Do you say "what is onion"?

Onion here refers to the vegetable. Should any article or plural form be used here?


2 Answers 2


Many fruit and vegetables can be countable in the garden or supermarket, and uncountable as an ingredient in food. If someone says "I picked an onion", you can ask "What's an onion?". If someone says "I bought onions at the supermarket", you can ask "What are onions?". If someone says "Do you want onion in your salad?", you can ask "What is onion?".


To ask about the vegetable, you will need an indefinite article here:

  • What's an onion?
  • What are onions?

Both sentences mean just about the same thing, though the second one is probably more idiomatic. In these sentences, you're asking about an the concept of the onion. Without the article you would be asking a different question:

If you say "What is 'onion'?", you're asking about the meaning of the word, not about and explanation of the vegetable. Though the answer to this question may be similar to the possible answers to the other questions, it does not mean exactly the same. You're here asking to explain the meaning of a word.

Should you want to learn more about articles (a/an, the, zero article), you can read up on them here.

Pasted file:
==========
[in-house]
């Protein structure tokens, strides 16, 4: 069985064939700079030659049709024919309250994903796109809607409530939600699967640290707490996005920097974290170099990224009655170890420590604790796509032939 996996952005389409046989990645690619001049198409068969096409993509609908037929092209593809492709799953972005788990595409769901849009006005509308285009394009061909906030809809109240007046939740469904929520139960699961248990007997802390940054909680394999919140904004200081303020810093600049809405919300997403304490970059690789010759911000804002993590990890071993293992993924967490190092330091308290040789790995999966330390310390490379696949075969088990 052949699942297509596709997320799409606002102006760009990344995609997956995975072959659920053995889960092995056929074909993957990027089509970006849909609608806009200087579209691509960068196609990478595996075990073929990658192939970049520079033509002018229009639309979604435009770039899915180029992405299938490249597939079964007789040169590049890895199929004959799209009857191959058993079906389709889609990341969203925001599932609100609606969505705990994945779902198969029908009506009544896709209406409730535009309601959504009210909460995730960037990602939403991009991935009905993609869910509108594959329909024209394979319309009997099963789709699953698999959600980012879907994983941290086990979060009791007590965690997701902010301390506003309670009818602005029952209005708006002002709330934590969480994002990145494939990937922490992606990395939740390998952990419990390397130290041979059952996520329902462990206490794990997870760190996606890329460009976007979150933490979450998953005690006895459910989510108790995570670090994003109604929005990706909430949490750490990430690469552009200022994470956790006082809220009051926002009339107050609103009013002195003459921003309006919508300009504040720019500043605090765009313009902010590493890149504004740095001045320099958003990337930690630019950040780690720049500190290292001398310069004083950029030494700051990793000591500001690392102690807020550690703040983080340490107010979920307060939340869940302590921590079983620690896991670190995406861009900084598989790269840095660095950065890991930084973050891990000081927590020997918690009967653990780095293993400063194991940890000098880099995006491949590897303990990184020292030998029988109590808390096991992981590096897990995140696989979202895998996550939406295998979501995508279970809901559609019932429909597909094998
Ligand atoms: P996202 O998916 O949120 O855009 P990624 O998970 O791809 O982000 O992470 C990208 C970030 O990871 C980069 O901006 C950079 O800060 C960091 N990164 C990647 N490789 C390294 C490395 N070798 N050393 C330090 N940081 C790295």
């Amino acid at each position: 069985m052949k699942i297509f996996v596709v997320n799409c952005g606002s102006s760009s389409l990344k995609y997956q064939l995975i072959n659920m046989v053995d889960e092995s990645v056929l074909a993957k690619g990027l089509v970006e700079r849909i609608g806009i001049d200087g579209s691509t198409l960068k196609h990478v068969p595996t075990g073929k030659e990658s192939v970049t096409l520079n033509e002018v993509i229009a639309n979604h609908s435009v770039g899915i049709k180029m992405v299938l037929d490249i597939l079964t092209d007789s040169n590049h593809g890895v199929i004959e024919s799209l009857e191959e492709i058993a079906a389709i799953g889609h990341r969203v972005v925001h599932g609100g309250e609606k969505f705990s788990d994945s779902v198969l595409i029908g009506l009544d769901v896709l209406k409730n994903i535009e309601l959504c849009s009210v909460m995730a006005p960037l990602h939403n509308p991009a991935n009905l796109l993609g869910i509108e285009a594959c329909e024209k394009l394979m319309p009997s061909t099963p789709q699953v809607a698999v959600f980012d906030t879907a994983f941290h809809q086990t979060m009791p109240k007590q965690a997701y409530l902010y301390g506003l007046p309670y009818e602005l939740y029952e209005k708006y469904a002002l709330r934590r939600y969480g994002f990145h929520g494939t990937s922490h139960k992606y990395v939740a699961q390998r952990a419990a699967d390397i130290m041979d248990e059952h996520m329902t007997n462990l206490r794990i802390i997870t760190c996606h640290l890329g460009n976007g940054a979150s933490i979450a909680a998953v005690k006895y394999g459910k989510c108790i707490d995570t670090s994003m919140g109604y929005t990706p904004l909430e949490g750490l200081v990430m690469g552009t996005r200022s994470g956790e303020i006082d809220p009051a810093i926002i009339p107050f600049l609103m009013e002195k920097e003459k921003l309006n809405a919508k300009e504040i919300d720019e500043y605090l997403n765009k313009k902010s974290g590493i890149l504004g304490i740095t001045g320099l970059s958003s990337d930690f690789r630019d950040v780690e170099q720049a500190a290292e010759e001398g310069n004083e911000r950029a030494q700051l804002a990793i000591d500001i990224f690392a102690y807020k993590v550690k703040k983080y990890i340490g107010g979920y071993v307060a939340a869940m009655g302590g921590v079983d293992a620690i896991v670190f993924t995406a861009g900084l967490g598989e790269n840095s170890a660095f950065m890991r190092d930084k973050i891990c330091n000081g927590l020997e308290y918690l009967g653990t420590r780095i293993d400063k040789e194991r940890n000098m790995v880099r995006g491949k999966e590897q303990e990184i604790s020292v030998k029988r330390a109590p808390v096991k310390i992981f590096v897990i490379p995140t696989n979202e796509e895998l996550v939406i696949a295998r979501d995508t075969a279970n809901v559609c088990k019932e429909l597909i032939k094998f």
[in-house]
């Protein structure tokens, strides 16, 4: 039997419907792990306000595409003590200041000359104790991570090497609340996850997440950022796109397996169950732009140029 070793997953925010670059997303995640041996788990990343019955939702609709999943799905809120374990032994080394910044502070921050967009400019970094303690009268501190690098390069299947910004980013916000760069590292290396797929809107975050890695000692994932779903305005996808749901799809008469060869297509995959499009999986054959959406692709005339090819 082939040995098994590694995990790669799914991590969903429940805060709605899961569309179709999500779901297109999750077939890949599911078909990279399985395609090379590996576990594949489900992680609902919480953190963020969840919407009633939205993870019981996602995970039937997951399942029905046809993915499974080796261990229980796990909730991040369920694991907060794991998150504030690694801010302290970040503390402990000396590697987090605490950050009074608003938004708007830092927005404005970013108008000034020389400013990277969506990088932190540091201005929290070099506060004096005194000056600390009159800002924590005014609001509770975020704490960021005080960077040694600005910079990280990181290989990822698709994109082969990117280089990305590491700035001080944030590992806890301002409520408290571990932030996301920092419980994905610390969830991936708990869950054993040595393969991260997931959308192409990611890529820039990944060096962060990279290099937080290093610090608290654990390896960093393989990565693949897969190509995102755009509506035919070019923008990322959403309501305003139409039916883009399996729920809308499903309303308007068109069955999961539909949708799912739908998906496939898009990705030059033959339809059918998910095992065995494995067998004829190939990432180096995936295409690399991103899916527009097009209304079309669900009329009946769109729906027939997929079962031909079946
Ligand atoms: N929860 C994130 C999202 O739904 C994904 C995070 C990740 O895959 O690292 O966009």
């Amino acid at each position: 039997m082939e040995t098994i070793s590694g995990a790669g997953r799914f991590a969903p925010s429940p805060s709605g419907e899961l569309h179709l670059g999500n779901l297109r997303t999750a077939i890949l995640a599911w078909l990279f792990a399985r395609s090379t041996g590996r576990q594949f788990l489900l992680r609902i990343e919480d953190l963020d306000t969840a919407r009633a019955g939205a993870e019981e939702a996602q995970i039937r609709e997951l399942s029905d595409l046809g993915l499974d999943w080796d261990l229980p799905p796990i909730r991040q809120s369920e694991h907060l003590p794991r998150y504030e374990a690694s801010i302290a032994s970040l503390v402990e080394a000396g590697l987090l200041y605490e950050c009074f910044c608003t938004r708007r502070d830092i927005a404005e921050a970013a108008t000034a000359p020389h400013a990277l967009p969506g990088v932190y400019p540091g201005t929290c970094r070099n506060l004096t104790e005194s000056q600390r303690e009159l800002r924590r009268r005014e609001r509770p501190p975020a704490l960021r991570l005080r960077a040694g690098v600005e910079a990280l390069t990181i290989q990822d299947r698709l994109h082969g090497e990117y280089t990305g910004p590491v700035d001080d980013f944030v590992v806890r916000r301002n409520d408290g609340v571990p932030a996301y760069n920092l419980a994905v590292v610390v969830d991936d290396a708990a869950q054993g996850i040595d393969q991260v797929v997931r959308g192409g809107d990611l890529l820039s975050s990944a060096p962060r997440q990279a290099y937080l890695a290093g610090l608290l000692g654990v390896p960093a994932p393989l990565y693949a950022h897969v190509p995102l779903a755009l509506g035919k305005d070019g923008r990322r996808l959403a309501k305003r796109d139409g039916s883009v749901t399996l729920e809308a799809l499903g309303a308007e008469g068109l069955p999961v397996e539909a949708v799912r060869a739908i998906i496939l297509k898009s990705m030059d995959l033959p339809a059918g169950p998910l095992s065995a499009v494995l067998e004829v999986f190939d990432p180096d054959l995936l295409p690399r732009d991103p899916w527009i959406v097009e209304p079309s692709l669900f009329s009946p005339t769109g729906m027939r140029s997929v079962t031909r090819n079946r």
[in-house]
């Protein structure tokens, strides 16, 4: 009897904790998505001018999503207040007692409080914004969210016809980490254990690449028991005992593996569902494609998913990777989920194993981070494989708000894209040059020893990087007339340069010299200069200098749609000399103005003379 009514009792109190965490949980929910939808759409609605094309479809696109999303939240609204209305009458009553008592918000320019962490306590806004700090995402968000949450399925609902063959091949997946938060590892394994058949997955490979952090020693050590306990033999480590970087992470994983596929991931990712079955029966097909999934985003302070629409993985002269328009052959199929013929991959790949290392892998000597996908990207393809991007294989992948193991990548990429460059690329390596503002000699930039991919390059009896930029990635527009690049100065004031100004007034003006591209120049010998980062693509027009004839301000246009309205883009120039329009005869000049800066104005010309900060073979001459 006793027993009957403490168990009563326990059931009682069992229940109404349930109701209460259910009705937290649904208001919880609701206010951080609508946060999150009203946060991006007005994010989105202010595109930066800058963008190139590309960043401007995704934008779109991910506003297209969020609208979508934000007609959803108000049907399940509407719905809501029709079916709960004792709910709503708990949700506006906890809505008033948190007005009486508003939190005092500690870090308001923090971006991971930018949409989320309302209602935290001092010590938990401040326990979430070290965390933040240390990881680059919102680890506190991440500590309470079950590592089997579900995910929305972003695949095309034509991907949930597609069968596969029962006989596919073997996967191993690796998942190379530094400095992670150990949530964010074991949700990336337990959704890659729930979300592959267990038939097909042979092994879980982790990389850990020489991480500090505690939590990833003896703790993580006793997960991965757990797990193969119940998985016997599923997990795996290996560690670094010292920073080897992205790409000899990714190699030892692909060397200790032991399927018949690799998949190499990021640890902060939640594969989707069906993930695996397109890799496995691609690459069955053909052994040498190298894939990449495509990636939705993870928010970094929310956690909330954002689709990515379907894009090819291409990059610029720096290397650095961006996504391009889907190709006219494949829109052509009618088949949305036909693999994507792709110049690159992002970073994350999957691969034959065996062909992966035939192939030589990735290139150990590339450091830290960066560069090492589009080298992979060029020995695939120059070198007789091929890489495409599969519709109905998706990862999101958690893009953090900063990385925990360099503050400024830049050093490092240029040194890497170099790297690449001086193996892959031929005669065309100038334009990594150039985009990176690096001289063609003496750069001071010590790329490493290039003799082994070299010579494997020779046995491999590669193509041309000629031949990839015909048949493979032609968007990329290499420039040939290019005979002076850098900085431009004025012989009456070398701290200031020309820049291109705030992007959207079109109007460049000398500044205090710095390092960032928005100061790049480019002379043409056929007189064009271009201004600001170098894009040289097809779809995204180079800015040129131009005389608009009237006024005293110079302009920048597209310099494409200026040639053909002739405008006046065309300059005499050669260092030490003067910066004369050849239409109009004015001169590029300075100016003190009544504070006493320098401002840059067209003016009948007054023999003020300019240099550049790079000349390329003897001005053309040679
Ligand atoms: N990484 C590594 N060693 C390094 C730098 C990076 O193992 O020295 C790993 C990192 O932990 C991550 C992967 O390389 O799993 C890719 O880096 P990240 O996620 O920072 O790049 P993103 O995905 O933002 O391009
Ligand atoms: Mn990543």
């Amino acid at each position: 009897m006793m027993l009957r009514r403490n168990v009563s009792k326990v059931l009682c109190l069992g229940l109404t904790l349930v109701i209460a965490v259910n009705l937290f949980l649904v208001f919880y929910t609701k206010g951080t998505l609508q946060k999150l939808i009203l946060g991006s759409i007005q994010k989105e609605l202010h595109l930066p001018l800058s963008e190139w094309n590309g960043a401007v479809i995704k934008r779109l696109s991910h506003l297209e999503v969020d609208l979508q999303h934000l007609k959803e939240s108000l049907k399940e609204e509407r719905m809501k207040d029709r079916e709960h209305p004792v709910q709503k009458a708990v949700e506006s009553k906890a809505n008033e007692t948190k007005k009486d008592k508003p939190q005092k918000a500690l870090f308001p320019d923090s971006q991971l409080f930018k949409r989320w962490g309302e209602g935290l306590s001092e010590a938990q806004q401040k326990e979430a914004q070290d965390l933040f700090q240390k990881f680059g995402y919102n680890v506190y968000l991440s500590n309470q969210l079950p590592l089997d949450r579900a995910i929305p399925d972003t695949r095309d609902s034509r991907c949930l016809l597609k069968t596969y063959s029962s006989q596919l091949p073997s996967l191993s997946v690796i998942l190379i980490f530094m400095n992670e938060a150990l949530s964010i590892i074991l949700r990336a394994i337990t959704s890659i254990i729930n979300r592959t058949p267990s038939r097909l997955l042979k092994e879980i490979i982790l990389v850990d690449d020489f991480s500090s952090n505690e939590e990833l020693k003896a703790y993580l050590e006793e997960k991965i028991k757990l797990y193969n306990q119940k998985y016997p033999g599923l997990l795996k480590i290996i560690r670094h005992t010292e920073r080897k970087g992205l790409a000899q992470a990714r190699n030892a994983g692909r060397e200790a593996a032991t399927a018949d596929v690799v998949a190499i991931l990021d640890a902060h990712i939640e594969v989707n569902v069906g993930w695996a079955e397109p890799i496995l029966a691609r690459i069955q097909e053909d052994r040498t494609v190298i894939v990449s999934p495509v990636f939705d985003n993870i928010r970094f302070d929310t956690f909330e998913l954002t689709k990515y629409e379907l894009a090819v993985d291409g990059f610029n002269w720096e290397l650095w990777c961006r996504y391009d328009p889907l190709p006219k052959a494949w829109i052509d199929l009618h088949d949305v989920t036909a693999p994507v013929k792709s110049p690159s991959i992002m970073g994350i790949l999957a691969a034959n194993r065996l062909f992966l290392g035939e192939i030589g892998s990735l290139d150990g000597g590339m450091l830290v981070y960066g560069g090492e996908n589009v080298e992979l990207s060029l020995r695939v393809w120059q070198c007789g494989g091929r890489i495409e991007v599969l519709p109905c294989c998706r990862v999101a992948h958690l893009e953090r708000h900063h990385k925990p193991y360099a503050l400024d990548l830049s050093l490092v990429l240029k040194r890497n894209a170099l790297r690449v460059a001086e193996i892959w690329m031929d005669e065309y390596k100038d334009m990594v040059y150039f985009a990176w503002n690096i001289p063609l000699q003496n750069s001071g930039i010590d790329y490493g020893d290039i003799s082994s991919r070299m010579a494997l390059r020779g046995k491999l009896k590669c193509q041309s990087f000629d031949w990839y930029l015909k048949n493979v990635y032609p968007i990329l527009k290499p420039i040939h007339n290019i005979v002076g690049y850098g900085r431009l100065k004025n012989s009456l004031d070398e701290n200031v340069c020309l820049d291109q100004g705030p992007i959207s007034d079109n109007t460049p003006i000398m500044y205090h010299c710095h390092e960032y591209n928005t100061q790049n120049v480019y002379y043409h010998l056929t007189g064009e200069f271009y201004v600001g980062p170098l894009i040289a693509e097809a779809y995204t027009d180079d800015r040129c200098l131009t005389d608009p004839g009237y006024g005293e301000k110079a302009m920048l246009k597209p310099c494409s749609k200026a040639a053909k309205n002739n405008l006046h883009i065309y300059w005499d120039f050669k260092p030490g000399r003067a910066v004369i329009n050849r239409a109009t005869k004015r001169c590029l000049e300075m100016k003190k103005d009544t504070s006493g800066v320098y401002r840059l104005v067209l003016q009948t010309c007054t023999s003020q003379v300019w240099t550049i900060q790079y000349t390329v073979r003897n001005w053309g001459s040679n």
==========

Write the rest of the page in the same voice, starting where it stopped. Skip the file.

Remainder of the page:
• 2
    Although phrases such as "What is 'onion'?" may be technically correct, verbally they sound the same as "What is onion?" which incorrect and associated with poor English skills. Native speakers will usually avoid this by being more explicit, as in "What does the word 'onion' mean?" Jun 8, 2015 at 23:04
  • 1
    I don't know. As a native English speaker, I would understand 'onion' in a sentence to mean some measured amount, or perhaps asking what onion is, if you're a naive cook looking at a recipe. Because onions come in different sizes, "an onion" could give you too much or too little, where "a cup of onion" is a more precise measurement.
    – jamesqf
    Jun 9, 2015 at 0:27

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